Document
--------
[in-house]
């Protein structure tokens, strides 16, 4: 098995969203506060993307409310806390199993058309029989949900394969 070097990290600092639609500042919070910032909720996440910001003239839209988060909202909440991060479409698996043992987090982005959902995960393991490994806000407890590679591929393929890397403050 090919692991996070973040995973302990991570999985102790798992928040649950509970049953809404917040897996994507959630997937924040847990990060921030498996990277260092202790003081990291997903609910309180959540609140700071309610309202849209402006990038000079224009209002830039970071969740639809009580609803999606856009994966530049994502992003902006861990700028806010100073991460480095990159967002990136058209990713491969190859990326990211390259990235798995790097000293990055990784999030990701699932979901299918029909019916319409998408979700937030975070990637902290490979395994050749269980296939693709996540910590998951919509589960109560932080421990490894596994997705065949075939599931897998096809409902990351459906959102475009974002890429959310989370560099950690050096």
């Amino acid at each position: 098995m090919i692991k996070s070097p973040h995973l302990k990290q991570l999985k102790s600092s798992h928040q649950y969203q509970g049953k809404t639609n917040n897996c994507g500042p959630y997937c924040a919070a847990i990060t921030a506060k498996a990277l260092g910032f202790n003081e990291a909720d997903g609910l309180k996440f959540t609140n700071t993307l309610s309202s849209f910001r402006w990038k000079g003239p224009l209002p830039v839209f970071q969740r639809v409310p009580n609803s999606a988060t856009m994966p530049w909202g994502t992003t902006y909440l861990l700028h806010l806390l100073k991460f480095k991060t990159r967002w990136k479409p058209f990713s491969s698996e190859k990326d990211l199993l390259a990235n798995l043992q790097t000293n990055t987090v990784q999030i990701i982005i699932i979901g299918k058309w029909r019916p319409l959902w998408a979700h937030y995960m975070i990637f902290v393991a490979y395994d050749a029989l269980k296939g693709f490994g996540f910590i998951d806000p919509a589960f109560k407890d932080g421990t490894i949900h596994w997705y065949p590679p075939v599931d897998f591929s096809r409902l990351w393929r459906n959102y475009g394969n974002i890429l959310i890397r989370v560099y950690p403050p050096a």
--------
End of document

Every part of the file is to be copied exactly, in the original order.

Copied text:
[in-house]
């Protein structure tokens, strides 16, 4: 098995969203506060993307409310806390199993058309029989949900394969 070097990290600092639609500042919070910032909720996440910001003239839209988060909202909440991060479409698996043992987090982005959902995960393991490994806000407890590679591929393929890397403050 090919692991996070973040995973302990991570999985102790798992928040649950509970049953809404917040897996994507959630997937924040847990990060921030498996990277260092202790003081990291997903609910309180959540609140700071309610309202849209402006990038000079224009209002830039970071969740639809009580609803999606856009994966530049994502992003902006861990700028806010100073991460480095990159967002990136058209990713491969190859990326990211390259990235798995790097000293990055990784999030990701699932979901299918029909019916319409998408979700937030975070990637902290490979395994050749269980296939693709996540910590998951919509589960109560932080421990490894596994997705065949075939599931897998096809409902990351459906959102475009974002890429959310989370560099950690050096």
């Amino acid at each position: 098995m090919i692991k996070s070097p973040h995973l302990k990290q991570l999985k102790s600092s798992h928040q649950y969203q509970g049953k809404t639609n917040n897996c994507g500042p959630y997937c924040a919070a847990i990060t921030a506060k498996a990277l260092g910032f202790n003081e990291a909720d997903g609910l309180k996440f959540t609140n700071t993307l309610s309202s849209f910001r402006w990038k000079g003239p224009l209002p830039v839209f970071q969740r639809v409310p009580n609803s999606a988060t856009m994966p530049w909202g994502t992003t902006y909440l861990l700028h806010l806390l100073k991460f480095k991060t990159r967002w990136k479409p058209f990713s491969s698996e190859k990326d990211l199993l390259a990235n798995l043992q790097t000293n990055t987090v990784q999030i990701i982005i699932i979901g299918k058309w029909r019916p319409l959902w998408a979700h937030y995960m975070i990637f902290v393991a490979y395994d050749a029989l269980k296939g693709f490994g996540f910590i998951d806000p919509a589960f109560k407890d932080g421990t490894i949900h596994w997705y065949p590679p075939v599931d897998f591929s096809r409902l990351w393929r459906n959102y475009g394969n974002i890429l959310i890397r989370v560099y950690p403050p050096a």